You never heard of the O. J. Simpson syndrome? Maybe the literary tradition of the tragic mulatto is familiar? Or Spike Lee’s lexicon, jungle fever? Have you seen the late night or Black History Month reruns of the movie classic, Imitation of Life? Or perhaps you have read Richard Wright’s powerful novel, Native Son?
What all of these ideas, experiences, and creative works have in common is race and sex. They mark the attitudes and norms of different points and plateaus in our national dialogue about the meaning and acceptability, and the failures, when race and sex share a common social ground.
Up until fifty years ago, the thinking and tragedies of race and sex all ran in one direction. Culturally it was assumed the mix of race and sex resulted in toxic failures and always involved white males with black females. From slavery, this tradition produced what was called “the yard child,” a child who lived among the enslaved but who had been parented by a white slaveholder. This tradition enters Presidential politics with Thomas Jefferson, and was later vigorously denied by both the historians and descendants of Jefferson, who concocted all sorts of alternatives to Jefferson parenting children by Sally Hemmings (the DNA virtually proves he did), she herself the daughter born of a relationship between planter and slave.
Thus, the tradition of the tragic mulatto emerged, generally a woman of refinement, grace and manners, thoughtful, caring, light-skinned to the point of easily passing for white, but denied opportunity because she was legally black. The implied loophole was that discrimination and oppression were acceptable to darker-featured blacks, but those whose who resembled whites should be given a pass. A foot in both worlds, today called multiracial, was historically seen as tragic, a source of alienation and rejection—and highlighted and projected unequal treatment for a woman, as a lover, mistress, wife, or worker, albeit slave or free. In the movies, Imitation of Life and later Queen (with Halle Berry) brought tears, with no change or challenge to the norm.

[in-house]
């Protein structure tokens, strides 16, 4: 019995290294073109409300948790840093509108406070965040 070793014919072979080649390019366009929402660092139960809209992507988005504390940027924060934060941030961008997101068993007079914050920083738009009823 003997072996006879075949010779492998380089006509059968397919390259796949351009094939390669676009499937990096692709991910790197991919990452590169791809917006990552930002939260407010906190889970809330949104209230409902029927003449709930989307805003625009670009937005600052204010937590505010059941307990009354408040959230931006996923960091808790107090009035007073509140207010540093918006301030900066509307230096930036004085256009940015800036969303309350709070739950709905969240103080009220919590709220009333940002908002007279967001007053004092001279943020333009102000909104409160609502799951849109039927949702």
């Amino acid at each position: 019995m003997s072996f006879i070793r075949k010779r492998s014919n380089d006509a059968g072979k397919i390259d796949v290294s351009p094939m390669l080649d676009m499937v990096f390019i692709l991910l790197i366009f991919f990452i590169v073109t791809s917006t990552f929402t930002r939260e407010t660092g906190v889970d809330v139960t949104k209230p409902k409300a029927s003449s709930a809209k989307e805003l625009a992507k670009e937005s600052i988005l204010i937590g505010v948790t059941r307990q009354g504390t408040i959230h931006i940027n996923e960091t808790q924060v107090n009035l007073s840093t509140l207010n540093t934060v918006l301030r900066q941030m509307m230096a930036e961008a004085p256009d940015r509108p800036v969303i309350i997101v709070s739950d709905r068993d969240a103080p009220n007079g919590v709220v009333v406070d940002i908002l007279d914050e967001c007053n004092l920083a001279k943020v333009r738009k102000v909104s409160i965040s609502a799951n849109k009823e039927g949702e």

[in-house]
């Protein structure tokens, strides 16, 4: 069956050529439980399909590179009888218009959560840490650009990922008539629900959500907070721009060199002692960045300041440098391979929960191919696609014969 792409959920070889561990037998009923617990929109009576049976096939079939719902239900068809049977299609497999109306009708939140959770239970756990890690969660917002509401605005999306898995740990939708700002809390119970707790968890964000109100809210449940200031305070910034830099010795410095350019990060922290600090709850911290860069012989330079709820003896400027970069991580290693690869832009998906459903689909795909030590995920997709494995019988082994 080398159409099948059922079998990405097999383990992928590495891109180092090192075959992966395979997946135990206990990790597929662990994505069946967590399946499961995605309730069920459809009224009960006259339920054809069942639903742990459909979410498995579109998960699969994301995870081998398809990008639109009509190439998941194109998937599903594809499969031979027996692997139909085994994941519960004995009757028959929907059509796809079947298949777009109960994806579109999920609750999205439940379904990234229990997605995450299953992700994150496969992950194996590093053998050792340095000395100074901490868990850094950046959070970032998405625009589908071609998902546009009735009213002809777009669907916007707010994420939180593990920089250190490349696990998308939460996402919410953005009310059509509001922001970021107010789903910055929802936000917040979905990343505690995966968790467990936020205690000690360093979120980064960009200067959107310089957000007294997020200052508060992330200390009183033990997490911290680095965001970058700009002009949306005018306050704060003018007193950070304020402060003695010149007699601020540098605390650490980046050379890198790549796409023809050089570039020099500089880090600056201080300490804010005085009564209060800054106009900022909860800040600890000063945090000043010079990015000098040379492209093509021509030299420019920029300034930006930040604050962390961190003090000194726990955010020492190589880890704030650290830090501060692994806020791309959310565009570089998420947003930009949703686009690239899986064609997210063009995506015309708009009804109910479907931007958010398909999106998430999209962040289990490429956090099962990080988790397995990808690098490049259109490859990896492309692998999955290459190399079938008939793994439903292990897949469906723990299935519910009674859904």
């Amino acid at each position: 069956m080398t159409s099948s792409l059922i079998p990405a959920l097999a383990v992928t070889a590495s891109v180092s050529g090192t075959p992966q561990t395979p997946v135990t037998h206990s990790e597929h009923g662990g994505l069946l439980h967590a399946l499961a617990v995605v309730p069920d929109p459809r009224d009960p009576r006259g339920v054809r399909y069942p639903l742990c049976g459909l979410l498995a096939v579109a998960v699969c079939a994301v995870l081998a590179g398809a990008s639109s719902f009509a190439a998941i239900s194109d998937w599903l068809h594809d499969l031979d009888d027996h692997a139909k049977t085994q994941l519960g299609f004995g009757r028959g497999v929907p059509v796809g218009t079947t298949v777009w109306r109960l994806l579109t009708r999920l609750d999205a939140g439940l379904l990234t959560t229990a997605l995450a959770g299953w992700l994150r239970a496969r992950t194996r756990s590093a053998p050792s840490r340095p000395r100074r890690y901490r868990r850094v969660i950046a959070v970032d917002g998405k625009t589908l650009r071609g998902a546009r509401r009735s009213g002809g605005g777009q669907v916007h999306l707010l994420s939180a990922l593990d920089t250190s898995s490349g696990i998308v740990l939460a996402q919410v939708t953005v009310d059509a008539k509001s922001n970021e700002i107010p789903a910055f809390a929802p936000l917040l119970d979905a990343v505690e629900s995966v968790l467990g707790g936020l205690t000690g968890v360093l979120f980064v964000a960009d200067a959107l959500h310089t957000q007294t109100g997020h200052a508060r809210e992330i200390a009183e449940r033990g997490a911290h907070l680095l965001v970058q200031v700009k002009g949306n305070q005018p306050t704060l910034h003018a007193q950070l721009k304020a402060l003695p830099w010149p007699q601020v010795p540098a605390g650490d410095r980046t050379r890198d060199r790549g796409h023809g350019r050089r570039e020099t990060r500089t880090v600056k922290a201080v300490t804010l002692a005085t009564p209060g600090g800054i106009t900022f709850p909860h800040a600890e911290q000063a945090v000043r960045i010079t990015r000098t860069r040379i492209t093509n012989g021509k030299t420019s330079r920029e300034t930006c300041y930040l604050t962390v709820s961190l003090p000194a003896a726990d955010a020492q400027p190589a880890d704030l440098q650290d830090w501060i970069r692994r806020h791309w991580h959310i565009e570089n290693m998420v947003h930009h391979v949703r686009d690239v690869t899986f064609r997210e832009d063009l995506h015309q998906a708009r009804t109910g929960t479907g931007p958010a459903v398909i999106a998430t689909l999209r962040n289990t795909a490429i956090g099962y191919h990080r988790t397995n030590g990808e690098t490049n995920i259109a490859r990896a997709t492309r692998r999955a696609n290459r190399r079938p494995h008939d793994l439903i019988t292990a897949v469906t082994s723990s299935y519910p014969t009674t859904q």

Harlem’s former Congress Representative, the legendary Adam Clayton Powell, Jr. spoke in his autobiography of his grandfather accepting and raising the child of the man who had whipped him in slavery, and marrying the woman who had borne the child. His family history had a deep impact on his faith and politics and his impatience with injustice.
But Richard Wright, the Mississippi-born writer, saw the problem from a profoundly different viewpoint. His socially marginal literary character, Bigger Thomas, unskilled, impulsive, poor, kills and cuts off the head of a young white woman, stuffing her body in a furnace in one of the most provocative and unsentimental scenes in American literature. It foreshadowed the O.J. Simpson syndrome.
The broad idea of the O.J. Simpson syndrome is that interracial love leads to personal destruction and bad societal ends. It is countered by the cult of white womanhood, especially strong in the civil rights era, when a rallying cry against equal opportunity pointedly asked: would you want your daughter to marry one [a black]? White women were not to abandon their own kind. To do so invited peril.